Please use this identifier to cite or link to this item: http://dx.doi.org/10.18419/opus-7151
|Title:||Einstein's attitude towards experiments : testing relativity theory 1907 - 1927|
|metadata.ubs.publikation.source:||Studies in History and Philosophy of Science 23 (1992), S. 593-624. URL http://dx.doi.org./10.1016/0039-3681(92)90014-W|
|Abstract:||Contrary to the widespread Einstein legend, it is demonstrated that in many cases he was extremely curious about certain experimental results and that he could hardly wait for the moment when tests which he had suggested were actually done by skilled observers. I will show that this was the case whenever these empirically testable effects were closely linked to his newly proposed fundamental principles which still lacked empirical support, focussing on the examples of gravitational redshift (linked to the equivalence principle between gravitational and acceleration fields), of light deflection (linked to mass-energy equivalency and the curvature of space-time), and of interferometric experiments (linked to the two axioms of the special theory of relativity).|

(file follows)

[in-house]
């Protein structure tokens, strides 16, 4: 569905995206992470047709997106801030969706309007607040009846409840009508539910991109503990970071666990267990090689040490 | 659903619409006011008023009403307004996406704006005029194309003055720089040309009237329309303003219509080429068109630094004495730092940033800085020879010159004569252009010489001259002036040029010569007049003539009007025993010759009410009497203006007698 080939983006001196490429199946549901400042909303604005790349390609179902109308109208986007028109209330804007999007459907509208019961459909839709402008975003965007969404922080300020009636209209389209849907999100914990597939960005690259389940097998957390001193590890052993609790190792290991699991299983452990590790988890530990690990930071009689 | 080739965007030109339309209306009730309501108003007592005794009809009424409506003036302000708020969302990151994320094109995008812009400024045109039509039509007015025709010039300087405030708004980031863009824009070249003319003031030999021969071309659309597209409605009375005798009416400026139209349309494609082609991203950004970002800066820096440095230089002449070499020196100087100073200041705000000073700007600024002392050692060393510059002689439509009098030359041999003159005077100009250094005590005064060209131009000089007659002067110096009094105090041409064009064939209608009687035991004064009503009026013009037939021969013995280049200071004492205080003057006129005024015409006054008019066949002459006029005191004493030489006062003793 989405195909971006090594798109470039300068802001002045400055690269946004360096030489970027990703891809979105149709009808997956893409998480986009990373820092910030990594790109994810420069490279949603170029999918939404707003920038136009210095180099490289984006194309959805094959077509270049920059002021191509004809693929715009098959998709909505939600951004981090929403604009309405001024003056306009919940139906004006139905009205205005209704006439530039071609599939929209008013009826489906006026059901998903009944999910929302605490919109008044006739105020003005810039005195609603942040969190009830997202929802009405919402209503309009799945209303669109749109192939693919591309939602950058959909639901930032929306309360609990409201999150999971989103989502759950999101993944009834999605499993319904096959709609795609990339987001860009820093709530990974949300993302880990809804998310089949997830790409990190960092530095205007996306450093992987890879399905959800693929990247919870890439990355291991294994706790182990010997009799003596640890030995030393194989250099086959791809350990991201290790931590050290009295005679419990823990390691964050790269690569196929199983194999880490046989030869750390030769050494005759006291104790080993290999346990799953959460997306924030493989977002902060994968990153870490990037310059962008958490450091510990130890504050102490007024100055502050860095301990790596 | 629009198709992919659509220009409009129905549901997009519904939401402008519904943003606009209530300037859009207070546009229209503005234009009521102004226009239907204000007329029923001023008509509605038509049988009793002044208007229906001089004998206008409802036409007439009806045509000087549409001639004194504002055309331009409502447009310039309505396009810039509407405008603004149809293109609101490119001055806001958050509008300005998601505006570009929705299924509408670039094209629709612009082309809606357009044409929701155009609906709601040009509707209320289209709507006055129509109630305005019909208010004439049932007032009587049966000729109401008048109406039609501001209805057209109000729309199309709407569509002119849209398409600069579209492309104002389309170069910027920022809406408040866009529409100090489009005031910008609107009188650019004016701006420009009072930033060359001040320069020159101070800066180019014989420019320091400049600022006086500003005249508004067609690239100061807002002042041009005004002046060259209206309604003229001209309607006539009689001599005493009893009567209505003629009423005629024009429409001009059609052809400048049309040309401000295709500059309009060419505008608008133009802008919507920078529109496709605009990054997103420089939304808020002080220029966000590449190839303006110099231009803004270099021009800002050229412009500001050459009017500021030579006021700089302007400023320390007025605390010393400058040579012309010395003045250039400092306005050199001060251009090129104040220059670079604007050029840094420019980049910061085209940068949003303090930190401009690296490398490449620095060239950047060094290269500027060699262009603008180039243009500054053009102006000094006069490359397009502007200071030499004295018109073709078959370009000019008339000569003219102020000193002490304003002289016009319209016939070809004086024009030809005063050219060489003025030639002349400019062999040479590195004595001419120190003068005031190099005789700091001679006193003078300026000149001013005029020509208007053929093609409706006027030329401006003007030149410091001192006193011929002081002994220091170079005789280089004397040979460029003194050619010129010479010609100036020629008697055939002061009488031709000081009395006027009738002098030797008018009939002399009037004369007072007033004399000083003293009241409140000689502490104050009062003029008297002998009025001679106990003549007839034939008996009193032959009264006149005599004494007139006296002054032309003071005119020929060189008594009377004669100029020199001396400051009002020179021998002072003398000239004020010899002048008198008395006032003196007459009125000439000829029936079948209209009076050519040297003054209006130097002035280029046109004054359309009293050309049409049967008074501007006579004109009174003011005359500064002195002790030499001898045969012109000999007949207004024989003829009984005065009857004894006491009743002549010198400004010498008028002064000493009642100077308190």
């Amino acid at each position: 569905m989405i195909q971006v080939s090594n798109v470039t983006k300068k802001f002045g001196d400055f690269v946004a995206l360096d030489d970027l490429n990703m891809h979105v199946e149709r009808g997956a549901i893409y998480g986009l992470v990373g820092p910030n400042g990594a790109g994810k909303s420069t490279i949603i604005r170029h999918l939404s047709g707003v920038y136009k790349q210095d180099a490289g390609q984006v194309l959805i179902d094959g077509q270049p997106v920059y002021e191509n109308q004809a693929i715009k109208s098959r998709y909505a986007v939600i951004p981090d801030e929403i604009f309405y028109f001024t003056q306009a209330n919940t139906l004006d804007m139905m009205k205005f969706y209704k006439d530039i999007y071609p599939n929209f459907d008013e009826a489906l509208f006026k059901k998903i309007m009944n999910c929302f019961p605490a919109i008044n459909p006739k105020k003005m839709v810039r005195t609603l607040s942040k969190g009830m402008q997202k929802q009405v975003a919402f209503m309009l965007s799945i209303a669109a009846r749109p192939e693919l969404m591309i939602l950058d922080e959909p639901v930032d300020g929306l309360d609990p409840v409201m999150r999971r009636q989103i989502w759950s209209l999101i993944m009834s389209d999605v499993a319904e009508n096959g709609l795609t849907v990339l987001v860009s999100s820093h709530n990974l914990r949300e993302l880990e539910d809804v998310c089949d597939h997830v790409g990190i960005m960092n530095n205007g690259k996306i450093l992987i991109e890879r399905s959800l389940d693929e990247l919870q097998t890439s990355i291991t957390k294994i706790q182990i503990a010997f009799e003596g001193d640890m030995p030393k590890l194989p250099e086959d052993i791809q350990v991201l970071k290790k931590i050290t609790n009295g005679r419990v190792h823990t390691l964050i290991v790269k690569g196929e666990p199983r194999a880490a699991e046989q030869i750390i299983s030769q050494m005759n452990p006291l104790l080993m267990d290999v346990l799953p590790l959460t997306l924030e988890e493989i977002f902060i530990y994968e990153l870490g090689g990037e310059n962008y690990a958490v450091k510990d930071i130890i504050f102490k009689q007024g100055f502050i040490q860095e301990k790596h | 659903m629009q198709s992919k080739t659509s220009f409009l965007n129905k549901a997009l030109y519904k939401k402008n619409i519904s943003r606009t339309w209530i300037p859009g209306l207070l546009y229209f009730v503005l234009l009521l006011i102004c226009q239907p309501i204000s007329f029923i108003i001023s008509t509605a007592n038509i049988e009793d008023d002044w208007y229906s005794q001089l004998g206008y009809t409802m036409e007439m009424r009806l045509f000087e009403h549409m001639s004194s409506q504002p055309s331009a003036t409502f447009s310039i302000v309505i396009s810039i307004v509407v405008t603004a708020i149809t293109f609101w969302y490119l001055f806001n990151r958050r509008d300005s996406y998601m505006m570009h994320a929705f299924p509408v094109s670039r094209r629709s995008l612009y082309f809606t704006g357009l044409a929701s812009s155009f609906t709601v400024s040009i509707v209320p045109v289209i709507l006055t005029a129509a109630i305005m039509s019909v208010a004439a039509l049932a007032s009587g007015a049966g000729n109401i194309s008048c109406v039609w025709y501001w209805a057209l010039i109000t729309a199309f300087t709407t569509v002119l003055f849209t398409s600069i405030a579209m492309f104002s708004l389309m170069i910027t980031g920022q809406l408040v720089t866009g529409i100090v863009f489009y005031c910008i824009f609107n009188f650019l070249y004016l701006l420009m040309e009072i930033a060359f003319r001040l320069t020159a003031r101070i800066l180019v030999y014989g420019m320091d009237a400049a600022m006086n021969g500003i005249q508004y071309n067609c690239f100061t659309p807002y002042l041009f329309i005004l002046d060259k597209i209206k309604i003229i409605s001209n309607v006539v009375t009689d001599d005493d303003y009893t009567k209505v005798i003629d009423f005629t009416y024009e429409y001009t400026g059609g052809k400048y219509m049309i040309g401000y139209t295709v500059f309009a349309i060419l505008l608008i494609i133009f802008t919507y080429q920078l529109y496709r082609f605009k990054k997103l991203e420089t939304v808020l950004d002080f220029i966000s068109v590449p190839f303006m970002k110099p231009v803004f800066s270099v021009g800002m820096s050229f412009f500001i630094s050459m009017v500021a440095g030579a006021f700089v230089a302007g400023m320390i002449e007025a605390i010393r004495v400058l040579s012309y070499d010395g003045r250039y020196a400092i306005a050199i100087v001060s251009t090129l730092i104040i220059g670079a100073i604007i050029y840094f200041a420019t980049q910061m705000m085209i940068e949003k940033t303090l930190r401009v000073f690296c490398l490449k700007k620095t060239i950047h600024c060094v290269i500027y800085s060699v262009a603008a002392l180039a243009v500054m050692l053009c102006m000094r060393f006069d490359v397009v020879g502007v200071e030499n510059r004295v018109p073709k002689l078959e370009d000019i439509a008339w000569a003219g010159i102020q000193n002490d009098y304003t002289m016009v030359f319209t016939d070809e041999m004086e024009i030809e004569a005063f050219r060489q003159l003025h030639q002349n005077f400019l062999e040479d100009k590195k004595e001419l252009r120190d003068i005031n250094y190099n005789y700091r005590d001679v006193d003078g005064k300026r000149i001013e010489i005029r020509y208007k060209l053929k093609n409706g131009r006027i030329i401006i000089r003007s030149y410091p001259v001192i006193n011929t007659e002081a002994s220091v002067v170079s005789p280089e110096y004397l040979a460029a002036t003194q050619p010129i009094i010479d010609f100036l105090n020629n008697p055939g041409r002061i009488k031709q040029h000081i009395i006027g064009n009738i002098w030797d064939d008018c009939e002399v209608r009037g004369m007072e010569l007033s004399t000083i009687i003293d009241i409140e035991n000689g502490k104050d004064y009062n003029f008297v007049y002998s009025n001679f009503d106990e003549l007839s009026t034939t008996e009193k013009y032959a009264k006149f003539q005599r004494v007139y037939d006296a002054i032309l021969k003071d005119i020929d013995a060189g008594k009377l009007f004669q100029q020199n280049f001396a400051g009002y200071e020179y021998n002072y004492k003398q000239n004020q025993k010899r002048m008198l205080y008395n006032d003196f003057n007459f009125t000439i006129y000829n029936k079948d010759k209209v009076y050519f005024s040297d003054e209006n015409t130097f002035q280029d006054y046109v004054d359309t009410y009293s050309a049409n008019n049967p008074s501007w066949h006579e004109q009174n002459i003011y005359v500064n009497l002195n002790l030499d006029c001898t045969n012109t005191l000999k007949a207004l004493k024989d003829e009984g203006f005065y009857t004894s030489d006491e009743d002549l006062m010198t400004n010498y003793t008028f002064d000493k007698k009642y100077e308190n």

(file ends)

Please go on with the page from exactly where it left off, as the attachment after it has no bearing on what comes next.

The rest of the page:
|Appears in Collections:||15 Fakultätsübergreifend / Sonstige Einrichtung|
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